Bidang Kajian : Kanak-kanak
Pelajar/Pengkaji Oleh: Amirah Bt Mohamad Fuzi
Alamat Emel: firstname.lastname@example.org
The objective of this paper is to identify who are the children street children in the context of Malaysia, specifically how the street children came to be. The focus of this paper is on-street children living in the Federal Territory of Kuala Lumpur, specifically in the area of Chow Kit Road. This paper adopted definition of street children proposed by UNICF that is “any girl or boy who has not reached adulthood, for whom the street has become his or her habitual abode or source of livelihood, and who is inadequately protected, supervised or directed by the responsible adults.” This study used both qualitative and quantitative approaches to collect data. The tool used for the qualitative approach was an interview, it was used to collect information from stakeholders namely the Kuala Lumpur City Hall (DBKL), Ministry of Federal Malaysia, Ministry of Home Affairs (MOHA) and Ministry of Women, Family and Community Development. The target group were street children and teachers-cum-administrators of Buku Jalanan ChowKit, and Sekolah Bimbingan Jalinan Kasih (SBJK). While the quantitative approach used a questionnaire to capture information from street children. This study involved 303 street children aged between 10 to 17 years old. Of the 303 respondents that returned the questionnaires 42% were aged 10 to 12, 33% were ages 13 to 15 and 24.4% ages 16 to 18. Interestingly, none admitted living on the street, but 60% confirmed that were living with their parents and the remaining either one parent, sibling, guardian or friends. Meaning the street children walk the street but they do have a home to return to. The study also found 75.9% of father and 64% of mothers of these children were working. In term of education, only 68.6% have had schooling experience, about 39% secondary school and 30% primary school. Reasons for not attending schools or continue education main answers were “not enough money” that related to an inability to pay a fee, books, transportation, pocket money followed by no documentation. Rather alarming about 90% of these children said they receive no assistance in form of accommodation. The majority affirmed (>70%) basic assistances were lowly provided, like transportation health, school fee, and other related assistance for schooling. Feedback on education was also gathered from two volunteer teachers at Buku Jalanan ChowKit and Sekolah Bimbingan Jalinan Kasih. In the former school, it is run by NGO, provision for school basic needs were funded by charity organisation and funding from the government is zero. The latter school catered only for street children, it received government funding under the supervision of MoE. According to the Department of Social Welfare eligibility of funding of children for welfare services for whatever reasons must be accompanied by documentation. Meaning children with no documentation are not eligible to receive social welfare benefits from the government. Overall, this study discovered needs of the street children are simple, they needed basic school assistance, basic living assistance and continuous motivation.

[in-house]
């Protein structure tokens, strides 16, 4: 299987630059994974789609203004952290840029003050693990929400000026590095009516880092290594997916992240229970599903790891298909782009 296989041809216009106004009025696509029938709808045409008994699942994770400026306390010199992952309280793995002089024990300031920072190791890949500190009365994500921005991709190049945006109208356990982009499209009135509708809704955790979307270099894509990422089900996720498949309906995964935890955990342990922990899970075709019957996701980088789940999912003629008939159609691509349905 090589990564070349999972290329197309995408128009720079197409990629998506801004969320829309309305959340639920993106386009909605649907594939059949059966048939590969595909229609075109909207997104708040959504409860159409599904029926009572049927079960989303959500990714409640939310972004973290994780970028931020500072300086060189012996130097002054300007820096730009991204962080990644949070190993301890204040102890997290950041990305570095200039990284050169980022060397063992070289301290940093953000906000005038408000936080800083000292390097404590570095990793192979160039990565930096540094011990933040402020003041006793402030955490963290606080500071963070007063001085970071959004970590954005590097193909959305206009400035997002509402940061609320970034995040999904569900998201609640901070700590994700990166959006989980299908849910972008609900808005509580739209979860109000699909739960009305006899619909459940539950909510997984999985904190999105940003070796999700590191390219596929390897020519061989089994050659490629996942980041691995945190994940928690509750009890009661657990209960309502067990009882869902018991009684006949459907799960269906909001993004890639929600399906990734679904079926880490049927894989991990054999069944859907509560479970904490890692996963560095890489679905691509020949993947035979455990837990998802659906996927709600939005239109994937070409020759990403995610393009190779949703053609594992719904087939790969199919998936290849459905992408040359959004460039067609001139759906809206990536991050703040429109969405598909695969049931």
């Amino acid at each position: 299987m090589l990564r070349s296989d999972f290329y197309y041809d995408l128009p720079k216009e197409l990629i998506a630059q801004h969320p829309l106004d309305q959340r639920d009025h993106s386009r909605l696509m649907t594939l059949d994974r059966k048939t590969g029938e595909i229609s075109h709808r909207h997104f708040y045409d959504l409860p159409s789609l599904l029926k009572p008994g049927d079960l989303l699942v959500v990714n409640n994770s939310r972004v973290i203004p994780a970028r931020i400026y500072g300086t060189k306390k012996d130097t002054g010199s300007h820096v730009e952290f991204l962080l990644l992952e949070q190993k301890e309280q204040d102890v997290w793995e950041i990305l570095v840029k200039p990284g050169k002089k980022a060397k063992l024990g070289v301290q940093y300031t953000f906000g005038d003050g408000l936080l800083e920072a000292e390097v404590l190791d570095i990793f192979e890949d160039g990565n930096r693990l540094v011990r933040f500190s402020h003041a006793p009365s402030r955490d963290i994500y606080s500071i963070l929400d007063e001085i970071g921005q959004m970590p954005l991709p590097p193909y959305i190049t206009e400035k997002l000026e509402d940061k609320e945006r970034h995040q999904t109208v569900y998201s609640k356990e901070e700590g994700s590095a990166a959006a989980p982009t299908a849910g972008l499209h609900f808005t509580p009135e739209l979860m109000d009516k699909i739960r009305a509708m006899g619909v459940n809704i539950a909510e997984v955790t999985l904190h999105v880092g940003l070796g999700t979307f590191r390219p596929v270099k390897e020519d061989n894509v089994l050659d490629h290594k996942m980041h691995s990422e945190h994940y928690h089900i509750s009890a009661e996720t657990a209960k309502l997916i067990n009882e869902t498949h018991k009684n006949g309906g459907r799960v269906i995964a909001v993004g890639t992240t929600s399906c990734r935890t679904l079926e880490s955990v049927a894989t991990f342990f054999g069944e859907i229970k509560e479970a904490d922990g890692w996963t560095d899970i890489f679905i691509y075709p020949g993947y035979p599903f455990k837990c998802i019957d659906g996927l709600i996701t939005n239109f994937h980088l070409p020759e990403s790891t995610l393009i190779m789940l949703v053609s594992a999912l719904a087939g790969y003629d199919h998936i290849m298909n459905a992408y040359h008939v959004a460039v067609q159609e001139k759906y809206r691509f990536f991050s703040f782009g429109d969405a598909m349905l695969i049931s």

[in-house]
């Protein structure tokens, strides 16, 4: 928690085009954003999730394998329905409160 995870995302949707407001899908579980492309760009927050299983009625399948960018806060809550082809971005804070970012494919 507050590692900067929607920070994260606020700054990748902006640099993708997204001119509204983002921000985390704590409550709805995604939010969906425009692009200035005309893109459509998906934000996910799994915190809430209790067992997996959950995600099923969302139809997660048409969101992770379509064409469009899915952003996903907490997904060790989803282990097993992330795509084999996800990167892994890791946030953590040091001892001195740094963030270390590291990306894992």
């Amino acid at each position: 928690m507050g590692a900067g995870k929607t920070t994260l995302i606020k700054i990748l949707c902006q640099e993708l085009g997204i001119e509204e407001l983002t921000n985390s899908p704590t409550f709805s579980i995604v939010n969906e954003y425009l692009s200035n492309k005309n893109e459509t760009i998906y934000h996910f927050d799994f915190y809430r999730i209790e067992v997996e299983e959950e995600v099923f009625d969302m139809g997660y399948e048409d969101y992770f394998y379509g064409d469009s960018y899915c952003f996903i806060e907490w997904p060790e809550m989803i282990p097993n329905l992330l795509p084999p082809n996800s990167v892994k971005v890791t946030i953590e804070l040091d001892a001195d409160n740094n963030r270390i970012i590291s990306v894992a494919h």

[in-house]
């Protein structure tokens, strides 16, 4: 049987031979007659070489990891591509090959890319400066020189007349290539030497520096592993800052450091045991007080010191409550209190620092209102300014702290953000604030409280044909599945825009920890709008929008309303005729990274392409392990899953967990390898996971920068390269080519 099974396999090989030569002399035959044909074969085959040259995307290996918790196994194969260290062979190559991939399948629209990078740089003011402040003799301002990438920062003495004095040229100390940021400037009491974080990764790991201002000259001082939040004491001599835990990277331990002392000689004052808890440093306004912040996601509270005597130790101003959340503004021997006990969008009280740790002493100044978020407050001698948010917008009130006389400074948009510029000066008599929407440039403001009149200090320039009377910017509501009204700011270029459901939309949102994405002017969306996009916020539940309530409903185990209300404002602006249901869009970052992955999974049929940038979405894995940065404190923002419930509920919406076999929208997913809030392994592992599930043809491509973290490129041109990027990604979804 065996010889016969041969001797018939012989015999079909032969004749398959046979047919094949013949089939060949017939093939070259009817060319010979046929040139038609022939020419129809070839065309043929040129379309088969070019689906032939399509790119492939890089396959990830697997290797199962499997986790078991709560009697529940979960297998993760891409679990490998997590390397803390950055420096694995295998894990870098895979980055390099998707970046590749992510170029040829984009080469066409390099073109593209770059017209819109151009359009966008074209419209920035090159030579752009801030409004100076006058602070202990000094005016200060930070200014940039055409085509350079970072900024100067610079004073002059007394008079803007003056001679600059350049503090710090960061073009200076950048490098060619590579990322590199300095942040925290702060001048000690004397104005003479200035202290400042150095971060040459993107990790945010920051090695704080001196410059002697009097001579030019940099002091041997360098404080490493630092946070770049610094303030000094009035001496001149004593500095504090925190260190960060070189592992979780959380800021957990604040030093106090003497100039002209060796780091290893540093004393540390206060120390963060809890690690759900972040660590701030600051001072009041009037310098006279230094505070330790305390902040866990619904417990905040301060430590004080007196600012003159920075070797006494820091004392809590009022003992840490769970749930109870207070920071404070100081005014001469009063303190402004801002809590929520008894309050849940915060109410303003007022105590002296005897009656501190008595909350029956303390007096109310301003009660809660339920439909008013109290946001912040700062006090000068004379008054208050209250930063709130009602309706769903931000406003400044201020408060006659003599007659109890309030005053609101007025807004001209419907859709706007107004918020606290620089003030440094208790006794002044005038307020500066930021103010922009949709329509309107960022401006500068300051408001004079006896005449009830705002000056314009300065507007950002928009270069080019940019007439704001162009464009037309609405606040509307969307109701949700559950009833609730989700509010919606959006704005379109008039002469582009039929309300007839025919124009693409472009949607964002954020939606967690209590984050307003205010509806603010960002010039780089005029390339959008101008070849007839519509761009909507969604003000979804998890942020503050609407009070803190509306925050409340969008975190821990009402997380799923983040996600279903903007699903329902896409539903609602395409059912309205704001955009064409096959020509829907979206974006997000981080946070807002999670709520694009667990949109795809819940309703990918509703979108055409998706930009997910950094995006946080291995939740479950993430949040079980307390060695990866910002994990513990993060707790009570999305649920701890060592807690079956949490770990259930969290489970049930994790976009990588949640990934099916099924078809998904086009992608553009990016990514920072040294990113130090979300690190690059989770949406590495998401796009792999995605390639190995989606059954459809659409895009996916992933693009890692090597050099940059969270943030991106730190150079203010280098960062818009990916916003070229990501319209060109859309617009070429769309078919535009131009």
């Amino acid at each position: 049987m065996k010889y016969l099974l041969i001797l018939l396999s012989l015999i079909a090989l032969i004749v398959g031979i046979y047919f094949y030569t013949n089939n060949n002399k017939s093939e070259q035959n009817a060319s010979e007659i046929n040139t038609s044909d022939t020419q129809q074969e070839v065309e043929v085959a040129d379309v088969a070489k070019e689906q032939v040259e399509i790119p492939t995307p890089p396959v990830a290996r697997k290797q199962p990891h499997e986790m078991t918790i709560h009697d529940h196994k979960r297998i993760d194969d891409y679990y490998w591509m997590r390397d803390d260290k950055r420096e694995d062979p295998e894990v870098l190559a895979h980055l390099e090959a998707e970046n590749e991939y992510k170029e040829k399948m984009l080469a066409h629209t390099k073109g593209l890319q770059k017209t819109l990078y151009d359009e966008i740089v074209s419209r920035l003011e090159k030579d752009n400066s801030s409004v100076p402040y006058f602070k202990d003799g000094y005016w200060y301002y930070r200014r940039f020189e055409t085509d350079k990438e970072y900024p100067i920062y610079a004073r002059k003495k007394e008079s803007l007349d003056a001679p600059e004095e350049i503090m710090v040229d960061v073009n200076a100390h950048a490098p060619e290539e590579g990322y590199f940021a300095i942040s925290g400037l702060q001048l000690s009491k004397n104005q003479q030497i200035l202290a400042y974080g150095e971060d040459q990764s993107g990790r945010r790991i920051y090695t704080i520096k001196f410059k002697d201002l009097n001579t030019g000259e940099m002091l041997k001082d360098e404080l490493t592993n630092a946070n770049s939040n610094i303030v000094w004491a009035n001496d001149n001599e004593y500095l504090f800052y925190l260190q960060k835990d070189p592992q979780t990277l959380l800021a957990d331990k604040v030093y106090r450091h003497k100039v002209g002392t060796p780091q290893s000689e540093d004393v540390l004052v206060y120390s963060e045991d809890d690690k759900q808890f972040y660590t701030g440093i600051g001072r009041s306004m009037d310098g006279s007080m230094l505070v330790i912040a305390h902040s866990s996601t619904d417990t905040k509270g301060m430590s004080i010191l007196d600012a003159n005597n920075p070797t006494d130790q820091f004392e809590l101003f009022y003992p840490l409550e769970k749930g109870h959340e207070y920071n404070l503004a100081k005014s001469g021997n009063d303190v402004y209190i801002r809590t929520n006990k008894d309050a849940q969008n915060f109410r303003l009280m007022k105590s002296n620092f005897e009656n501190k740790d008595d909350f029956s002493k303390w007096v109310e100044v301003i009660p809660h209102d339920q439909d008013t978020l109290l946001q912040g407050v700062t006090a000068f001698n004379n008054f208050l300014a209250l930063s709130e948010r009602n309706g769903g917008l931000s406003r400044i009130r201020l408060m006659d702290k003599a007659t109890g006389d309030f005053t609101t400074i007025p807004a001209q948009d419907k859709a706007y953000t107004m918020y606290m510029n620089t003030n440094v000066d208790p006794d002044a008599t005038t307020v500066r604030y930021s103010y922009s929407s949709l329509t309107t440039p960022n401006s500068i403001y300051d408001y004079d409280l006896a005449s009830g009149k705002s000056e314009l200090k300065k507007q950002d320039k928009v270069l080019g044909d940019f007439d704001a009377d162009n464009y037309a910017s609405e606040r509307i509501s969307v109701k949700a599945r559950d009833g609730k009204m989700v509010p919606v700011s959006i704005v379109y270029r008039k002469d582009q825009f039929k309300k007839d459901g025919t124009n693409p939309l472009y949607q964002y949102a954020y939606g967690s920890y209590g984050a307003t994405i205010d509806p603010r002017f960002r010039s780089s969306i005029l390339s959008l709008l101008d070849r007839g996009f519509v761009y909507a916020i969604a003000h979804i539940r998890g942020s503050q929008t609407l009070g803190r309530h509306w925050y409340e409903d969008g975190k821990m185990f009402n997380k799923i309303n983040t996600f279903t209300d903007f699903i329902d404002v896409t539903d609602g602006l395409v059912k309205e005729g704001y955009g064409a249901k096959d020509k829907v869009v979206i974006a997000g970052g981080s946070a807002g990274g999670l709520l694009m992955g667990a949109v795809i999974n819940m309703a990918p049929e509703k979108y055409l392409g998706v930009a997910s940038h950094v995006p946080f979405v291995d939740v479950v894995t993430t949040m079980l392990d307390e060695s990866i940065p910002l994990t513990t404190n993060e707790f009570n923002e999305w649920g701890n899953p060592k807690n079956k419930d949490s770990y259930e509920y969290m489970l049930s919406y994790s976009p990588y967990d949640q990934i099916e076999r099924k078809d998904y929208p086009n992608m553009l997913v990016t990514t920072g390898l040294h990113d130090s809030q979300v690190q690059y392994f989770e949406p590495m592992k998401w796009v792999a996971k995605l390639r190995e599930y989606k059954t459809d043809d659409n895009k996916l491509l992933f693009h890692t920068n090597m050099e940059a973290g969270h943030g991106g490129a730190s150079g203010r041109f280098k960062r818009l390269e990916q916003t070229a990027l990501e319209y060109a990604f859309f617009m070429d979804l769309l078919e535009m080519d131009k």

Keywords: Street children, Home, Drop-out, Education, Malaysia, Welfare, Parents